The Skaneateles Town Board opted not to take action on proposed local law 2009-D regarding cluster development authority during its meeting Thursday Aug. 20.
The decision to not vote for or against the introductory law was made following a public hearing that only brought comments from a few community members.
Bob Eggleston, a resident and local architect, said the 1996 zoning law that was put in place is a progressive law, or one that can be amended as needed. By allowing cluster housing, it would give "a little more latitude" and "improve the zoning possibility," he said.
"It means better utilization of our land," Eggleston said.
The law would not be a way to allow more houses to be built in one area, but rather a way to allow them to be built closer together, thereby keeping more open space in the town.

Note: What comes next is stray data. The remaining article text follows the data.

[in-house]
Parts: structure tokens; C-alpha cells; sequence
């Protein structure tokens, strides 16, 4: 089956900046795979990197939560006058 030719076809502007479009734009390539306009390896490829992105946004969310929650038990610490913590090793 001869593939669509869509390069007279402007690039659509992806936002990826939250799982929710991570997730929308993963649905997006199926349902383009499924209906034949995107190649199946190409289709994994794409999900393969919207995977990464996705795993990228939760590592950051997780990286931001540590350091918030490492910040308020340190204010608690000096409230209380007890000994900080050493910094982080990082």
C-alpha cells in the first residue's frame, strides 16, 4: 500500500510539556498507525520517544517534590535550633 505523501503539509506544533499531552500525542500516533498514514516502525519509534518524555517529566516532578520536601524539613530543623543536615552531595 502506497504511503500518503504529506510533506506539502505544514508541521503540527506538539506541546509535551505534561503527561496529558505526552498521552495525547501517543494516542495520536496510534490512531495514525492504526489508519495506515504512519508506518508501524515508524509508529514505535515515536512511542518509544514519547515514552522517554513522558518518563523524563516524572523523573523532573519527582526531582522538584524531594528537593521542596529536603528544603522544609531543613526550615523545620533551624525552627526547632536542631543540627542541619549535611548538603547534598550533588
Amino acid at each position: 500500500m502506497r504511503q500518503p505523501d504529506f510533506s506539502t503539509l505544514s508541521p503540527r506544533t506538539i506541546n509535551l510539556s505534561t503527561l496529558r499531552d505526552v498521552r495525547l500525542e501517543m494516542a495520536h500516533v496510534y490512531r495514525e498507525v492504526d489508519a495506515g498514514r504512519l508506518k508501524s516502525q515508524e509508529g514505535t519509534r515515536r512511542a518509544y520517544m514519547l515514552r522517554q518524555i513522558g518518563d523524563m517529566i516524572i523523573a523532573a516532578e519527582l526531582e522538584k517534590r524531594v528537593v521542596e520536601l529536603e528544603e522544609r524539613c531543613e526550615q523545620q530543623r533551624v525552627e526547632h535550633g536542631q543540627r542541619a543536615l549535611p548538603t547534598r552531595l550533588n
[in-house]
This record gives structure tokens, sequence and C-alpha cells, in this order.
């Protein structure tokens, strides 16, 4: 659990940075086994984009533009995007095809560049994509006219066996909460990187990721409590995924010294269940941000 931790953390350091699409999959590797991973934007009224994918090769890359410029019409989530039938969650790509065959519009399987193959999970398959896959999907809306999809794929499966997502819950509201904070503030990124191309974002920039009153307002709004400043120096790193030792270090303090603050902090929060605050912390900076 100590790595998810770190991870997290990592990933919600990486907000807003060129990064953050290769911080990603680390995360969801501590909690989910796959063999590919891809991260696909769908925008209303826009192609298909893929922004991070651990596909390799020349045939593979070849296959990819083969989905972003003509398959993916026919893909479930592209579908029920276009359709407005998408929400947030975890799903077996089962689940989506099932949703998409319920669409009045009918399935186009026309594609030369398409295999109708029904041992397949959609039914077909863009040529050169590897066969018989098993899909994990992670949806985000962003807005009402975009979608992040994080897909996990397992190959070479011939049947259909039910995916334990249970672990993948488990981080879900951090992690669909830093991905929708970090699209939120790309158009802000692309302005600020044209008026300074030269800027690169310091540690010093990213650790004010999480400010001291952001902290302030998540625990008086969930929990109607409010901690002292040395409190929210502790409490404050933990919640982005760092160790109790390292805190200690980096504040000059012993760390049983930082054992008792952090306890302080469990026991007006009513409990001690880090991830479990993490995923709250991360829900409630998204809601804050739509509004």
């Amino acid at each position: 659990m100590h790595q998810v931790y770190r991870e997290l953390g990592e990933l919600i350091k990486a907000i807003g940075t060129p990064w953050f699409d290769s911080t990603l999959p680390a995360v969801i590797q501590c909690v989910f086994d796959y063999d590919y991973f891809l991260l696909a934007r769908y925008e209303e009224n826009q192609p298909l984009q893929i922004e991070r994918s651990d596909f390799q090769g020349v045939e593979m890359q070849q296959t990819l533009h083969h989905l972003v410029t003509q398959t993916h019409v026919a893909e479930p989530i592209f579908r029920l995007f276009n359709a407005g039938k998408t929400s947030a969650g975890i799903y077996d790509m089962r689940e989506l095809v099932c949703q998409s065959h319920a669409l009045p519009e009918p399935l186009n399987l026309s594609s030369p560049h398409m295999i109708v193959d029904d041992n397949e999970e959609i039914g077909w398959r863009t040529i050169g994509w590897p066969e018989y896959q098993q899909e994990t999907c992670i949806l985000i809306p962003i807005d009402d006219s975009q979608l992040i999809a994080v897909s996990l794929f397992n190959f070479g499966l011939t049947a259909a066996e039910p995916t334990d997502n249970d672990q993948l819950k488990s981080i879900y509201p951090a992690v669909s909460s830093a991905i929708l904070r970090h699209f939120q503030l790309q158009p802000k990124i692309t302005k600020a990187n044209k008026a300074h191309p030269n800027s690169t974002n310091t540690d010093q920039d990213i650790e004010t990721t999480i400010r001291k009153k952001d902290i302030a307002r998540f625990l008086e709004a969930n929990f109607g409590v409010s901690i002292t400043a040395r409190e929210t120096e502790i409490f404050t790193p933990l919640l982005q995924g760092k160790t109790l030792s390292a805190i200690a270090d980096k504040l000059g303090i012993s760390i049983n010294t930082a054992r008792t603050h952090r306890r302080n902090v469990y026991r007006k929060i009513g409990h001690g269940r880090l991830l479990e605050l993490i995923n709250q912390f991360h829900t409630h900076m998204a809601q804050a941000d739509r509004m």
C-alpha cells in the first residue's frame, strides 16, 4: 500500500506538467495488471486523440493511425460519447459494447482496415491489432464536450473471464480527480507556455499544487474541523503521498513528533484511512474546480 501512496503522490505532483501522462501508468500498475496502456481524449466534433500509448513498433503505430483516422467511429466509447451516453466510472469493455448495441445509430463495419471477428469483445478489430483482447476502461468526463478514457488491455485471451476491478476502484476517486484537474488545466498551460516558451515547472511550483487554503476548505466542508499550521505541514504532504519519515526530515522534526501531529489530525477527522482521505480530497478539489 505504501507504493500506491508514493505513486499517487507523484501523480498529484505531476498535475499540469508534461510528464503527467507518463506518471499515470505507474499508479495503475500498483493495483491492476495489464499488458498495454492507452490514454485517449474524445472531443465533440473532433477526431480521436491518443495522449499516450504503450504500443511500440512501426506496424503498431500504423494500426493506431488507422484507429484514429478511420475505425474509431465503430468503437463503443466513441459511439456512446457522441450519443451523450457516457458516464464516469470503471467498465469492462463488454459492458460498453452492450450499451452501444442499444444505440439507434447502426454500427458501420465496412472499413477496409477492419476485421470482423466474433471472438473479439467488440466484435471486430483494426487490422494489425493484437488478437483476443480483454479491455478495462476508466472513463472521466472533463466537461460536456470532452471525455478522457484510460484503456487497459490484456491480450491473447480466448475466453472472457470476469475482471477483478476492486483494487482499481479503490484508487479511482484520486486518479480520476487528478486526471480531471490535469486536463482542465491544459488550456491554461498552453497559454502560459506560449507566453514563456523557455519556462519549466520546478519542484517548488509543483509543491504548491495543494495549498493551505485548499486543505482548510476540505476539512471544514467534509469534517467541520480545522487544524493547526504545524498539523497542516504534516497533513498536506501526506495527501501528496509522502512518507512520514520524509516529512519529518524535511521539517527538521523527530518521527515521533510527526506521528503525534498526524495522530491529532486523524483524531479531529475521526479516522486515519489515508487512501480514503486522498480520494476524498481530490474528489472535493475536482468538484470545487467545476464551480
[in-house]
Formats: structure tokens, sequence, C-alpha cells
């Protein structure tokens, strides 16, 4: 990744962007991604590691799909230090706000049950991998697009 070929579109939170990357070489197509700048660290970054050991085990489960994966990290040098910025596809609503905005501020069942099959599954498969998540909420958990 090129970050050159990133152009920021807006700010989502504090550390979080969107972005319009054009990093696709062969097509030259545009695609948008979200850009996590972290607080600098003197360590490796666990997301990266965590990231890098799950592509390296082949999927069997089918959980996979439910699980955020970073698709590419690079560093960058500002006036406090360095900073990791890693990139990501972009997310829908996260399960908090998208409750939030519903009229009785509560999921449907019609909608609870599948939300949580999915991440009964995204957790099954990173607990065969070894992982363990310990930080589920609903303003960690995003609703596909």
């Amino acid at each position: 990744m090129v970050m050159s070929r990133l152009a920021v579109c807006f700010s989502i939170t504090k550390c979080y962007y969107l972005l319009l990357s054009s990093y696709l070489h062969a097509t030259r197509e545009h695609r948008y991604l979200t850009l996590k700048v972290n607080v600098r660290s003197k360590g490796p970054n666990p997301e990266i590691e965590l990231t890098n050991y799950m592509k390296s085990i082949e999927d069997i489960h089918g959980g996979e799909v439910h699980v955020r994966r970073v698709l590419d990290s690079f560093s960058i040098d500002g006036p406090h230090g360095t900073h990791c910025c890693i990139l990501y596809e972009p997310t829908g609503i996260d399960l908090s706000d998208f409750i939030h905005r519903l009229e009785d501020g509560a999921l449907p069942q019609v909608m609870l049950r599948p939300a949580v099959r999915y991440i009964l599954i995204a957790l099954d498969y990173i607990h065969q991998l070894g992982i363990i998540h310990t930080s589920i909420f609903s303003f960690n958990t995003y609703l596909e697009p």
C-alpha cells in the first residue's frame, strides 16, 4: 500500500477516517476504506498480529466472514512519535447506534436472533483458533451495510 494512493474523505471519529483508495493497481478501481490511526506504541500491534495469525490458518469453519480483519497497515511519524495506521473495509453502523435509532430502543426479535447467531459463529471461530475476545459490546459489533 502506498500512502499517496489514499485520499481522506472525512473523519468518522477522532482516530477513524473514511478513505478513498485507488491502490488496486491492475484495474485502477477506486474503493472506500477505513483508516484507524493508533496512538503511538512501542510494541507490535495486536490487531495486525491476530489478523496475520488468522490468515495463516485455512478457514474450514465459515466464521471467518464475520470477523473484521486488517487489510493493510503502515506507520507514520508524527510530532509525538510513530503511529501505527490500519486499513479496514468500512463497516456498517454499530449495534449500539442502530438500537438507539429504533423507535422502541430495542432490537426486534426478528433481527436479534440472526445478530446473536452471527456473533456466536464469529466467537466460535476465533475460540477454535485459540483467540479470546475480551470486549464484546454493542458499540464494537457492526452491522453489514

Andy Ramsgard, also a local architect, is involved with the Victory Sports Medicine complex that has been in the works. The complex involves 100 acres of land that crosses three zoning districts.
According to Ramsgard, clustering would not grant builders any more rights other than to cluster the buildings in one area and allows them to preserve maximum open space.
"A cluster provision would allow us to pull the buildings way back off the road," Ramsgard said about the project. "Cluster subdivision makes the most sense."
Resident Joe Southern said the law would most immediately impact areas zoned highway/commercial and hamlet, and expressed his feelings that people will take advantage of those areas.
"The zoning map areas need to be closely looked at," he said. "Do you want heavy concentration, many people in an environmentally sensitive area?"
Supervisor Phil Tierney said instead of voting on the law following the public hearing, the board should schedule a work session with the planning board and other interested parties as part of the educational process.
Consideration of the law has been adjourned until Oct. 1 with the work session to take place sometime in the weeks prior to that date.